If this is not a desirable workaround, it may well be worth considering Power BI. Power BI for Office 365 cloud service works together with Microsoft Office Excel and Microsoft Dynamics CRM to extend the reporting capability of CRM Online. (Power BI now supports data refresh with Microsoft Dynamics CRM Online.) And as per the earlier section on licensing Power BI can be purchased as part of the E3 plan for O365.

There are also some handy Analytics Templates for CRM Online and Power BI available via Pinpoint;

Sales Analytics Templates; https://pinpoint.microsoft.com/en-GB/Applications/12884985960
Service Analytics Templates; https://pinpoint.microsoft.com/en-GB/Applications/12884985963

It is important to establish the level and complexity of reporting prior to recommending a move to the cloud and what that might mean as an impact for delivery or the CRM project. What about data warehousing or big data? – you may ask, well that actually leads me on to the next topic.

Data Integration with CRM Online

Recently I have been engaged with clients that are considering CRM Online with data integrated from others sources, such as AX, GP and/or Data Warehouses. My tip – do not underestimate the importance of this step, it is a huge ask for CRM Online to replicate larger organisations current data integration compared to CRM on premise.

Some of you may or may not know that typically the number of parallel connections allowed to CRM Online is 2, though this can be expanded using manipulation of XML to 4 this could potentially be throttled back to 2  so is not exactly stable. I recommend calculating the volumes of data being transferred and testing performance using a proof of concept and the use of batches, ExecuteMultiple and BDD (balanced data distributor) to enhance integration performance. Using ISV solutions such as KingswaySoft may allow for smoother integration.

Some colleagues of mine tested the indicative transfer rates based on tests conducted against a vanilla instance of MSCRM Online hosted in the Australian datacentre. Tests include both singular requests and the execute-multiple approach, simultaneous execute-multiple connections were also tested:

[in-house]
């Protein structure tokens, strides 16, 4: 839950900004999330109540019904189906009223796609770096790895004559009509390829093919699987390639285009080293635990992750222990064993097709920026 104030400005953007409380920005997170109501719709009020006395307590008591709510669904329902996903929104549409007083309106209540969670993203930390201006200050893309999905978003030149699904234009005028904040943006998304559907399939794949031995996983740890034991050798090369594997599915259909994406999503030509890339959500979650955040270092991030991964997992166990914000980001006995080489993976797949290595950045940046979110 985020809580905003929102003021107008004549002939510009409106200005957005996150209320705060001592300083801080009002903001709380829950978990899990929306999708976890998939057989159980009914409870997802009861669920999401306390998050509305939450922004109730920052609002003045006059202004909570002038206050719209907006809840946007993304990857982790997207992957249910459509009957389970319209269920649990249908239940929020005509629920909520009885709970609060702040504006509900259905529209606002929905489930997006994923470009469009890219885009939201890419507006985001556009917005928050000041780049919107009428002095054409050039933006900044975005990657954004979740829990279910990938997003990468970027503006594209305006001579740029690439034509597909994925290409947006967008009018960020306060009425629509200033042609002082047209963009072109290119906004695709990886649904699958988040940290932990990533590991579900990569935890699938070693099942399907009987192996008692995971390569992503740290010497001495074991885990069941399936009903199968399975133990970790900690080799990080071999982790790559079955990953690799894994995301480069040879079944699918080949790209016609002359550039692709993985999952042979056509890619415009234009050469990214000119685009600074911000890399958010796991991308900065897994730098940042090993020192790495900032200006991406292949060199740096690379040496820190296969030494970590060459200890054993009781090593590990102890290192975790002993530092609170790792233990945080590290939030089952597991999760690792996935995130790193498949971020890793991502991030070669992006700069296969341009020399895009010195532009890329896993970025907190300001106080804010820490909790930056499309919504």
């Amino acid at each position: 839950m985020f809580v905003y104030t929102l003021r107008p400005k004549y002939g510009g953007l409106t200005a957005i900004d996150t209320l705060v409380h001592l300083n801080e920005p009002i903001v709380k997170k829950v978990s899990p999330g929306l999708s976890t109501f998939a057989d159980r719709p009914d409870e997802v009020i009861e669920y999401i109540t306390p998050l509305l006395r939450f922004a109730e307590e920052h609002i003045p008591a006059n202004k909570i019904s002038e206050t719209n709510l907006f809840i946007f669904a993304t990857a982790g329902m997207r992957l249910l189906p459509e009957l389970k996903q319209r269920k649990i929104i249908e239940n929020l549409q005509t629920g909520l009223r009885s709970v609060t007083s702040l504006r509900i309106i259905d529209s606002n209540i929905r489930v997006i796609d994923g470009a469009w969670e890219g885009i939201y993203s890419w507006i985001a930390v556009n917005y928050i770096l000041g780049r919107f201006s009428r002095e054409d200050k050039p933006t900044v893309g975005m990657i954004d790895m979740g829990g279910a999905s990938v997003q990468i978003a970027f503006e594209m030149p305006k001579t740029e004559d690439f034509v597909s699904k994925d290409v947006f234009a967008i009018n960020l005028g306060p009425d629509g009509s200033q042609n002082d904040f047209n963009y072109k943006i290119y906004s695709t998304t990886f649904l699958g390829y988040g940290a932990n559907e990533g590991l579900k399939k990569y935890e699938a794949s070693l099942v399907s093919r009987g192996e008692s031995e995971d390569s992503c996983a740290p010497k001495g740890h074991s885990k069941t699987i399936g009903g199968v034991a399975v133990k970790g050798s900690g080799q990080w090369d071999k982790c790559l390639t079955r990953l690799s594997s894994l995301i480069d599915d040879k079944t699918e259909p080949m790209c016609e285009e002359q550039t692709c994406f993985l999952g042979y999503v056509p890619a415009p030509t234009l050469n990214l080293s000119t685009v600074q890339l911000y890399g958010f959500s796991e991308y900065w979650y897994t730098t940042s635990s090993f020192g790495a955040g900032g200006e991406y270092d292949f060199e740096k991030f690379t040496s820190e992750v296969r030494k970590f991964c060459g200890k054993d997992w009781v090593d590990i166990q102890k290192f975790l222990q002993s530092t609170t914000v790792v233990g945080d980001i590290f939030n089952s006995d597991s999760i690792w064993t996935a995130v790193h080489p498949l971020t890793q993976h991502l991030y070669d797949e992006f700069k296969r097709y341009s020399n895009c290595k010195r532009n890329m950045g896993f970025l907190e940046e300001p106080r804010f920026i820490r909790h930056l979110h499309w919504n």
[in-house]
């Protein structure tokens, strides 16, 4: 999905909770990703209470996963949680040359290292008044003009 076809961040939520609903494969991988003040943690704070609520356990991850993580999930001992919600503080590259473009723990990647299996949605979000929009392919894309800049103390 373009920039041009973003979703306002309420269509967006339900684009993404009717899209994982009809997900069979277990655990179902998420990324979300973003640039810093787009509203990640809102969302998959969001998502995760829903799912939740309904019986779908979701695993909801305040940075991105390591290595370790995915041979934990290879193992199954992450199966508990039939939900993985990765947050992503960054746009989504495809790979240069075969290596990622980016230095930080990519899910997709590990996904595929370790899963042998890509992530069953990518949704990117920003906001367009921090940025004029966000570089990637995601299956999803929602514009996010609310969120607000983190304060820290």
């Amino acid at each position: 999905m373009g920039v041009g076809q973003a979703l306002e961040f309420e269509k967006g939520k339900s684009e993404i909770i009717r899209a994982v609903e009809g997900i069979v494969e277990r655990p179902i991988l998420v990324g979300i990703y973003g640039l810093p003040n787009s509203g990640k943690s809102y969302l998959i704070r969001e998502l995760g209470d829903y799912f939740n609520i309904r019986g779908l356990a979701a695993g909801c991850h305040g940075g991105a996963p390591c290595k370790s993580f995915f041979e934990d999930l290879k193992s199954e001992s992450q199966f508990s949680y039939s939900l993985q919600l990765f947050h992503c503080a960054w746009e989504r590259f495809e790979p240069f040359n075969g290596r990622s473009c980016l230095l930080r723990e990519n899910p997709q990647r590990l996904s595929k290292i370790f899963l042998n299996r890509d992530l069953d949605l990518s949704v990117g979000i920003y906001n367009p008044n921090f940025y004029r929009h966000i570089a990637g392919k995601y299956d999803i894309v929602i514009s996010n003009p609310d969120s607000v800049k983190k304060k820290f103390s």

Data Transfer

CRM Online Vs. On Premise

There are other areas to consider, and to reduce the risk of turning this post into a novel, there is a quick reference table below:

CRMOnlinevOnPrem

In Closing

A move into the cloud doesn’t have to be terrifying, but it does need careful consideration and may be more suitable to some organisations than others. Make sure the requirements are well defined and that wherever possible performance and scalability is tested fully prior to making a commitment. A trial instance usually lasts for 30 days, but can be extended through Microsoft Support.

So – do your homework, assess and cleanse your CRM data, stress test your integrations, compare your costs and happy CRM’ing. 🙂

Trigger OnLoad Workaround for AJAX issues in CRM 2013

I thought I’d create a quick post as I was required to use a workaround for a client today involving an OnLoad event that wasn’t being called correctly in Microsoft Dynamics CRM 2013.

The background on this is that the AJAX used to refresh the page in CRM 2013 doesn’t necessarily call the OnLoad action, in this case it was affecting the JavaScript used to switch the Account from base on the value “Account Type” option set.

I remembered that a colleague had mentioned this in the past and advised that there was indeed a workaround using configuration, namely;

  • 1 x Boolean field
  • 1 x Synchronous Workflow
  • Update to the fields OnChange event

So what do you do?